With less than 50 percent of votes counted, the headquarters of the “I approve” and “I reject” campaigns believe the trend is already irreversible, and the result is in: the Constitution drafted by a convention elected in 2021 has been rejected by the Chilean population.
A resounding 63 percent of ballots came in rejecting the final draft, with only 37 percent of Chileans backing it. So far, 48 percent of voting stations have already been accounted for.
The numbers are somewhat in line with the latest surveys published by pollsters, although the advantage is bigger than expected for the critics of the proposal, with approval even struggling to hold its ground in Greater Santiago, where reform initiatives were the most popular.
President Gabriel Boric is expected to address the nation later tonight once the full results are in, and give a roadmap of what to expect looking forward. Earlier in the race, Mr. Boric suggested a new Constituent Assembly could be elected to draft a second proposal if rejection won the day.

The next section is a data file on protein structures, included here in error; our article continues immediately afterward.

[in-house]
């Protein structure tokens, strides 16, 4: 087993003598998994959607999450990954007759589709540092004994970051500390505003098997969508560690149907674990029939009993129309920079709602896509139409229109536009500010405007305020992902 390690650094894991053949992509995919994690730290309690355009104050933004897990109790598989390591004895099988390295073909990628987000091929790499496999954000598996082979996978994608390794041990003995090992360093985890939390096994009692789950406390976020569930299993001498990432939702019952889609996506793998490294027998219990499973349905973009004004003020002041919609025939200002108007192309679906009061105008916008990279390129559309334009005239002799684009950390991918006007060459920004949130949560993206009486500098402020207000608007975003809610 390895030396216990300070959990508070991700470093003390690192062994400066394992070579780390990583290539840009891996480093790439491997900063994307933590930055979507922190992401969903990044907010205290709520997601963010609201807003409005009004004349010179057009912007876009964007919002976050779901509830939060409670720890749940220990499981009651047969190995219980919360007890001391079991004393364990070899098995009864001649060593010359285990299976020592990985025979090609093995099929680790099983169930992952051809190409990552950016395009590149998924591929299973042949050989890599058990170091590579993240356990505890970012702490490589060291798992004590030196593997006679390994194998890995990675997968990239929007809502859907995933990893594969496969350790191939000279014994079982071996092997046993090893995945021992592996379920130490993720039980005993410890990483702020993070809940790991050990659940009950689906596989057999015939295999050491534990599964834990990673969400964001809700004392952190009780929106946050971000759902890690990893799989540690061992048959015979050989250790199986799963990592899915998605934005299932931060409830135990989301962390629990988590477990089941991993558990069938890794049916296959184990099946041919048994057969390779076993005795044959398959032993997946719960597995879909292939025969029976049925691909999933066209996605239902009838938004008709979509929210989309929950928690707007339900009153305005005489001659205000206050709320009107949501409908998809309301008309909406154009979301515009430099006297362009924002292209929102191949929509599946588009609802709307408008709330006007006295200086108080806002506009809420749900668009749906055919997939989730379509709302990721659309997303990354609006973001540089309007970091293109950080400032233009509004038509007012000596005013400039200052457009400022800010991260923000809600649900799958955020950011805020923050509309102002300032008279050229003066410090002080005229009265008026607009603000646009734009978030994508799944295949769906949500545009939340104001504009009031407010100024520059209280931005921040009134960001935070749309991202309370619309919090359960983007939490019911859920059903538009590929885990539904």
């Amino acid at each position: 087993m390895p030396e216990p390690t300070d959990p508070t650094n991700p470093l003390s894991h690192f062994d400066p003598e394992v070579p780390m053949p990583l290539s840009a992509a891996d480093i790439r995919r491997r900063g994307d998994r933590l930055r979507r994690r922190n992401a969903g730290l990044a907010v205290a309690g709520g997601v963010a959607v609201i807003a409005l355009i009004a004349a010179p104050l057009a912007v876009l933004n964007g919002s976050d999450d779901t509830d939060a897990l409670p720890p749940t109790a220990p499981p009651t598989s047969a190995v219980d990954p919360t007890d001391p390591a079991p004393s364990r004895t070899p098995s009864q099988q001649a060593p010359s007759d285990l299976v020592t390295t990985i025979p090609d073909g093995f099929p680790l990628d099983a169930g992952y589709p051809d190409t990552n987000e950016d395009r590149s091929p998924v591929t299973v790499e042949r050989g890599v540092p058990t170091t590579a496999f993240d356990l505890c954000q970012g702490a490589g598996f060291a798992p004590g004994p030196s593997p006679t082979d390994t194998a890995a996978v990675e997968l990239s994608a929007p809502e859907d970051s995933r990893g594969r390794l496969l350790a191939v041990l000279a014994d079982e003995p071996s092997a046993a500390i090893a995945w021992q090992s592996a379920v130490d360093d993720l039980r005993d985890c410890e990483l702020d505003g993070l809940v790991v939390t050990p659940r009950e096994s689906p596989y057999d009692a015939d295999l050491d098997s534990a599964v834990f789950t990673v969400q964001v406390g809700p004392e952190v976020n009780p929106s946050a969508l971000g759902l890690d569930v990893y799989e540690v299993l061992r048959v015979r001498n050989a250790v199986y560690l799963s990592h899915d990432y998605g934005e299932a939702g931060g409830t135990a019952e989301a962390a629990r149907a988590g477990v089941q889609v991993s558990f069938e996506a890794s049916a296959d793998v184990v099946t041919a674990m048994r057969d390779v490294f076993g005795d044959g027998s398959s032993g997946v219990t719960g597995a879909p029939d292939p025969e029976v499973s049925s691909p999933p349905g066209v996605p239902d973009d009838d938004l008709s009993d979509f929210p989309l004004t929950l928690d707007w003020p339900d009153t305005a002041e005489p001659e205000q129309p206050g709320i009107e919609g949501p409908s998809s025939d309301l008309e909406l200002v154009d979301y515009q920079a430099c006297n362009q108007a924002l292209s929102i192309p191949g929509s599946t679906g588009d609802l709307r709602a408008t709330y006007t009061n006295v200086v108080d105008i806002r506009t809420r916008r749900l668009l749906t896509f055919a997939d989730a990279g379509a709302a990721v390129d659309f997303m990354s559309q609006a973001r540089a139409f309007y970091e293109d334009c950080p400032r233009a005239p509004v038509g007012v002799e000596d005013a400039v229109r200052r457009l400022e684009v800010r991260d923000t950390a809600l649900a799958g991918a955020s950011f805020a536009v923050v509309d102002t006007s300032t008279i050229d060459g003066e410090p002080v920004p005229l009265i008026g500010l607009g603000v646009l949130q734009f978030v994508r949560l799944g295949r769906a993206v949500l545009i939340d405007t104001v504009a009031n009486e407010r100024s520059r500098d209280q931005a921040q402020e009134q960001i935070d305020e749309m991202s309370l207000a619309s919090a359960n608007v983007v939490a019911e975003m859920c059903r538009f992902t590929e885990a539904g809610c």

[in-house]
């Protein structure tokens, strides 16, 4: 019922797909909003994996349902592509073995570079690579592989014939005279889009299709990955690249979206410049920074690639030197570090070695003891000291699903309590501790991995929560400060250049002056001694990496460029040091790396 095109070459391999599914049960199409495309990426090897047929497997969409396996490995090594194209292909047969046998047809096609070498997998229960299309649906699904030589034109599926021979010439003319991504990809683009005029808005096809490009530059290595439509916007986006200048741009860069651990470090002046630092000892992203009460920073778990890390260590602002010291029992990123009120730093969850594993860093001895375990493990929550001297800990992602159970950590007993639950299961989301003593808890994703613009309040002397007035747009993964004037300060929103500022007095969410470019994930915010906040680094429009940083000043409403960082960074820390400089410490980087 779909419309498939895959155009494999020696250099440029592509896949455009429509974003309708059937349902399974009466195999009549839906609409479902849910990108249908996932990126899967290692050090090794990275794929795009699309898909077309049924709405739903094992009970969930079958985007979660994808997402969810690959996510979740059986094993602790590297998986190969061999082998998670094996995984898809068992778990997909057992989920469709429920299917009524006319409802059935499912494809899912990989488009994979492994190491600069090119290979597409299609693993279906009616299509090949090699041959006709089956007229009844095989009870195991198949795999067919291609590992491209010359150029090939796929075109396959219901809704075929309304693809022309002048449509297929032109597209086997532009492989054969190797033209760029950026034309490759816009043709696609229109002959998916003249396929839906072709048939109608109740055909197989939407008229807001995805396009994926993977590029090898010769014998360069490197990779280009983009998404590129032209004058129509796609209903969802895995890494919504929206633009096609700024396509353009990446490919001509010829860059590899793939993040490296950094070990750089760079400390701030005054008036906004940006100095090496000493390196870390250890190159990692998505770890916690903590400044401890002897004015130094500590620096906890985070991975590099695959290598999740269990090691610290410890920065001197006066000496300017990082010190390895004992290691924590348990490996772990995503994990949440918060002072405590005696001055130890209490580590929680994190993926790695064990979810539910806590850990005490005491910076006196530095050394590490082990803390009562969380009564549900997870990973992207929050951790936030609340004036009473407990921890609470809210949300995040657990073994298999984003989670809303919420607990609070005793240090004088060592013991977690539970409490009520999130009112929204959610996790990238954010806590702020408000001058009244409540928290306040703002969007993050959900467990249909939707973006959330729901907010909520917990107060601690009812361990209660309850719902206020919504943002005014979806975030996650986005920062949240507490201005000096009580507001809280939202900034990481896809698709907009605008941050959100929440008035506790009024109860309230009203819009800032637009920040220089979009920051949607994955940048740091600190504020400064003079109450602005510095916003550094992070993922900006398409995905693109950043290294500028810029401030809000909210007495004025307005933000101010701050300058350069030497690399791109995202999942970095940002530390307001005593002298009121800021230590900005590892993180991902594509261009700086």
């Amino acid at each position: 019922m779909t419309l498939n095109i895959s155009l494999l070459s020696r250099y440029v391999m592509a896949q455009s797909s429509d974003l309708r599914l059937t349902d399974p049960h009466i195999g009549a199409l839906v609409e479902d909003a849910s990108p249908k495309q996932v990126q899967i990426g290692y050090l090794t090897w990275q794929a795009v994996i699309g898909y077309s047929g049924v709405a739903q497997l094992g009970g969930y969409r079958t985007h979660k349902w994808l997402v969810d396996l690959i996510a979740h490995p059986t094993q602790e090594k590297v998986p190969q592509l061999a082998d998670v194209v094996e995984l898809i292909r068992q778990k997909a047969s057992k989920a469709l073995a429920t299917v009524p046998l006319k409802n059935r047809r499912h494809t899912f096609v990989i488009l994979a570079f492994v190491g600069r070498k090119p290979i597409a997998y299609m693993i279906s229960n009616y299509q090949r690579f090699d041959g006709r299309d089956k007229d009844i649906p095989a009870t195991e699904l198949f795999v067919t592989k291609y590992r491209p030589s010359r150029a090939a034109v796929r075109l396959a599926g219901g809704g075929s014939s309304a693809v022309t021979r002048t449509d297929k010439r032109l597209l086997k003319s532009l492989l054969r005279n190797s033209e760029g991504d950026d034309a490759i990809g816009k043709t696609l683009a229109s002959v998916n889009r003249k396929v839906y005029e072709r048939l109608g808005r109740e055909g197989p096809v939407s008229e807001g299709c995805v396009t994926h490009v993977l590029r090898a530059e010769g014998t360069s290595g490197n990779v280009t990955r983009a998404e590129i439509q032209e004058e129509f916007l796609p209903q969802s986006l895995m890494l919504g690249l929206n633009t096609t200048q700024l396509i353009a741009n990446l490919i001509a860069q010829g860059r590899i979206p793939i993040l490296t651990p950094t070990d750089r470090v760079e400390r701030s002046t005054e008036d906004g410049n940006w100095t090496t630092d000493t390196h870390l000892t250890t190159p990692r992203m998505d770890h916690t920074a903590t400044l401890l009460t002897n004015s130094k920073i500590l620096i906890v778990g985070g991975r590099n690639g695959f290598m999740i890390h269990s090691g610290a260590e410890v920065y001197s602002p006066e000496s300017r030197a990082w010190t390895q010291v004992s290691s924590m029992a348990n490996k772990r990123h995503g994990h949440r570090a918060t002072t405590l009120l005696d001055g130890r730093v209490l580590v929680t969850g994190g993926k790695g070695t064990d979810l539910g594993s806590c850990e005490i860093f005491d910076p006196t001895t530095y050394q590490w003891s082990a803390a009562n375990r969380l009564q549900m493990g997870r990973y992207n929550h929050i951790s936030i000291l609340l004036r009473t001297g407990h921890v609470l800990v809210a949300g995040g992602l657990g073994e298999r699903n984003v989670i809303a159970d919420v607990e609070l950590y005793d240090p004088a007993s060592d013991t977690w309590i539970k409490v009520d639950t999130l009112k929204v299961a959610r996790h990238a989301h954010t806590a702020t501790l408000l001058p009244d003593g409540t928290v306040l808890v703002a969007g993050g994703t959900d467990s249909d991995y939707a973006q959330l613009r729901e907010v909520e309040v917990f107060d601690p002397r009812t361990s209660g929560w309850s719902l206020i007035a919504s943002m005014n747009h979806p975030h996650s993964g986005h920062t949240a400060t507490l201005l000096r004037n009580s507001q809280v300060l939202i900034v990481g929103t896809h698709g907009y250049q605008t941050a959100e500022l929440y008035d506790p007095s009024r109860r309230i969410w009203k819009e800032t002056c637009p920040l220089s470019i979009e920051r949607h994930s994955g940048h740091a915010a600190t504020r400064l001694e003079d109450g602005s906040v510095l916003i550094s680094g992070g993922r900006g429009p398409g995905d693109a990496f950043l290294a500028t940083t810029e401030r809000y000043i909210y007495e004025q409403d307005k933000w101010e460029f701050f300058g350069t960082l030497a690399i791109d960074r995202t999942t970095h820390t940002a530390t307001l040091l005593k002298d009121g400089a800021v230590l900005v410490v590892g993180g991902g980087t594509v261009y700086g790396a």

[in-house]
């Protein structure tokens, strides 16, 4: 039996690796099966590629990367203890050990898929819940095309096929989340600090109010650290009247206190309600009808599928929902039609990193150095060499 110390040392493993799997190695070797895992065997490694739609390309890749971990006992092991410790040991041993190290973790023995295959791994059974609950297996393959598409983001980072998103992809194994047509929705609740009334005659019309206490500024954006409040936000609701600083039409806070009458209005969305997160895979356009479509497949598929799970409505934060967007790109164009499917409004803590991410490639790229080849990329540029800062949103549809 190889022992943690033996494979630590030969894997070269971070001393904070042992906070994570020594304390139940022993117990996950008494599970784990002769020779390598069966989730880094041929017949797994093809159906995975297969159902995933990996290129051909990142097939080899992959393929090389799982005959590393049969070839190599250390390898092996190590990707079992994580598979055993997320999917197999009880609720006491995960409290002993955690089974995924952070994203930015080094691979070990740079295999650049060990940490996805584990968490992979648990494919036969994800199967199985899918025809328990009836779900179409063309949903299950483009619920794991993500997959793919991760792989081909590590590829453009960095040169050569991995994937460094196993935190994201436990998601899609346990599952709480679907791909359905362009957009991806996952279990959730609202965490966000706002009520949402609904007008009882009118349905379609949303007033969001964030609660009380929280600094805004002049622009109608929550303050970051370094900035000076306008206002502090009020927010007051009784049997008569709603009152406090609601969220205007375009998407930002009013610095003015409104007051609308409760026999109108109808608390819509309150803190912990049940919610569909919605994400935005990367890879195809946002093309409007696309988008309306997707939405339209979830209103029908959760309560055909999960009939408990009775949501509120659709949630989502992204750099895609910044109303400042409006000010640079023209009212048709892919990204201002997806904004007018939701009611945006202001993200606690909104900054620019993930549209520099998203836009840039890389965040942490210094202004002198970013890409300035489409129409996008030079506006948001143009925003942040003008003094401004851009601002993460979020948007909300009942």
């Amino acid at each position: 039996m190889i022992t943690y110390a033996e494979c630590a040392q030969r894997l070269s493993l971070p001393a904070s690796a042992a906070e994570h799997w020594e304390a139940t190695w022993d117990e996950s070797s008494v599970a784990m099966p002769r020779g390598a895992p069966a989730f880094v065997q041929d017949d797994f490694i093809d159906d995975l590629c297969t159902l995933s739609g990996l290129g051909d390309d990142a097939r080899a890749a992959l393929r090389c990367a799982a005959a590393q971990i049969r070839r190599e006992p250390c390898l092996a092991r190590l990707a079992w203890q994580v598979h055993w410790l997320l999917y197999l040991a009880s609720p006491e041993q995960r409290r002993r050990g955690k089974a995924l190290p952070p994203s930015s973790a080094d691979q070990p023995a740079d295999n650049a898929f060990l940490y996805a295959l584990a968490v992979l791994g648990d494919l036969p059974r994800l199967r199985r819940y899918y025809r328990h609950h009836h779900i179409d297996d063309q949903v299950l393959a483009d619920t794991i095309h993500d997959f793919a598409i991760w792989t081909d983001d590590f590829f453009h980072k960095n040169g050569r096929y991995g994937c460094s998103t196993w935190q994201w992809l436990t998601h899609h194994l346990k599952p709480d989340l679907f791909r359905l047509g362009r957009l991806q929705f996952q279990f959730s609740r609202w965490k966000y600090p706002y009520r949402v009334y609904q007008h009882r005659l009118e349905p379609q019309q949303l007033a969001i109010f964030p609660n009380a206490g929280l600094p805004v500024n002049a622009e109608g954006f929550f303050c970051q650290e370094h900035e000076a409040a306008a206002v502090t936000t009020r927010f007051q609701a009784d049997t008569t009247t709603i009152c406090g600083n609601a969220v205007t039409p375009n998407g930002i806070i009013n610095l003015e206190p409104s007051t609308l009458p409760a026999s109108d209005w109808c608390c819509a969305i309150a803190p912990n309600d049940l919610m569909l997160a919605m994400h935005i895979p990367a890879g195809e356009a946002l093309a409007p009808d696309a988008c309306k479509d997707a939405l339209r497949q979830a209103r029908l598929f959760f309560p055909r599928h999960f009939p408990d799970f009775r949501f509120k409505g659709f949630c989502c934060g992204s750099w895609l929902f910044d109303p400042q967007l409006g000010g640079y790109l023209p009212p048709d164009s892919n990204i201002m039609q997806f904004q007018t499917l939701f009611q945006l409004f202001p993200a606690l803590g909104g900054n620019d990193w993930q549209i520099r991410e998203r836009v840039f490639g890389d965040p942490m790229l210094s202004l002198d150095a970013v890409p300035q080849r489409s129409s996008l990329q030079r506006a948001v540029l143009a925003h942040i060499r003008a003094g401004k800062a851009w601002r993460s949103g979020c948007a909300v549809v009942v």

The text would replace a dictatorship-era constitution which, despite some reforms since the return to democracy in 1990, held property rights and public order above all and symbolized the political and economic conditions against which social discontents rallied in Chile.
Despite stellar macroeconomic numbers, Chile has faced high inequality levels, which progressively fractured the country’s social fabric and culminated in the 2019 massive protests.
The country’s pension system, which is entirely based on a capitalization model, is a major source of dissatisfaction. The average pensioner in Chile today receives less than the minimum wage, with nine out of ten retirees receiving only 60 percent of the minimum wage — currently at USD 456.
This is a developing story. Follow The Brazilian Report for more in-depth coverage of the exit referendum and its consequences later today and throughout the week.